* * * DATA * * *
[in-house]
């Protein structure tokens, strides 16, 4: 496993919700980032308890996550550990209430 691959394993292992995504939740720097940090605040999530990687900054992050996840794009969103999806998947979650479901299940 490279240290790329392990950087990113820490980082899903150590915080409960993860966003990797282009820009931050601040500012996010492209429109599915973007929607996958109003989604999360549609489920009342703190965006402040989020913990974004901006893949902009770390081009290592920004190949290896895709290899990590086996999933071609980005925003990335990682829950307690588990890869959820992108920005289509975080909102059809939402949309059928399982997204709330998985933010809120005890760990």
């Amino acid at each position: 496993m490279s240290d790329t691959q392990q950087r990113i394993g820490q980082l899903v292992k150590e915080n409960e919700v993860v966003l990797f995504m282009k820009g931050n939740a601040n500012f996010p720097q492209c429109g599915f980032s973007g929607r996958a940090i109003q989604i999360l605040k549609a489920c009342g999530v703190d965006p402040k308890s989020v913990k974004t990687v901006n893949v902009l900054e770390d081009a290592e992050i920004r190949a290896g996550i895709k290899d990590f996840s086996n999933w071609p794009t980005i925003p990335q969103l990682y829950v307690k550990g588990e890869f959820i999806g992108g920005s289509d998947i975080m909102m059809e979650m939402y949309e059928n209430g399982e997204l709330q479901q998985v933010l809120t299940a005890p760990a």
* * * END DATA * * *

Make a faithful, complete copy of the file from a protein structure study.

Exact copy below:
[in-house]
């Protein structure tokens, strides 16, 4: 496993919700980032308890996550550990209430 691959394993292992995504939740720097940090605040999530990687900054992050996840794009969103999806998947979650479901299940 490279240290790329392990950087990113820490980082899903150590915080409960993860966003990797282009820009931050601040500012996010492209429109599915973007929607996958109003989604999360549609489920009342703190965006402040989020913990974004901006893949902009770390081009290592920004190949290896895709290899990590086996999933071609980005925003990335990682829950307690588990890869959820992108920005289509975080909102059809939402949309059928399982997204709330998985933010809120005890760990």
């Amino acid at each position: 496993m490279s240290d790329t691959q392990q950087r990113i394993g820490q980082l899903v292992k150590e915080n409960e919700v993860v966003l990797f995504m282009k820009g931050n939740a601040n500012f996010p720097q492209c429109g599915f980032s973007g929607r996958a940090i109003q989604i999360l605040k549609a489920c009342g999530v703190d965006p402040k308890s989020v913990k974004t990687v901006n893949v902009l900054e770390d081009a290592e992050i920004r190949a290896g996550i895709k290899d990590f996840s086996n999933w071609p794009t980005i925003p990335q969103l990682y829950v307690k550990g588990e890869f959820i999806g992108g920005s289509d998947i975080m909102m059809e979650m939402y949309e059928n209430g399982e997204l709330q479901q998985v933010l809120t299940a005890p760990a």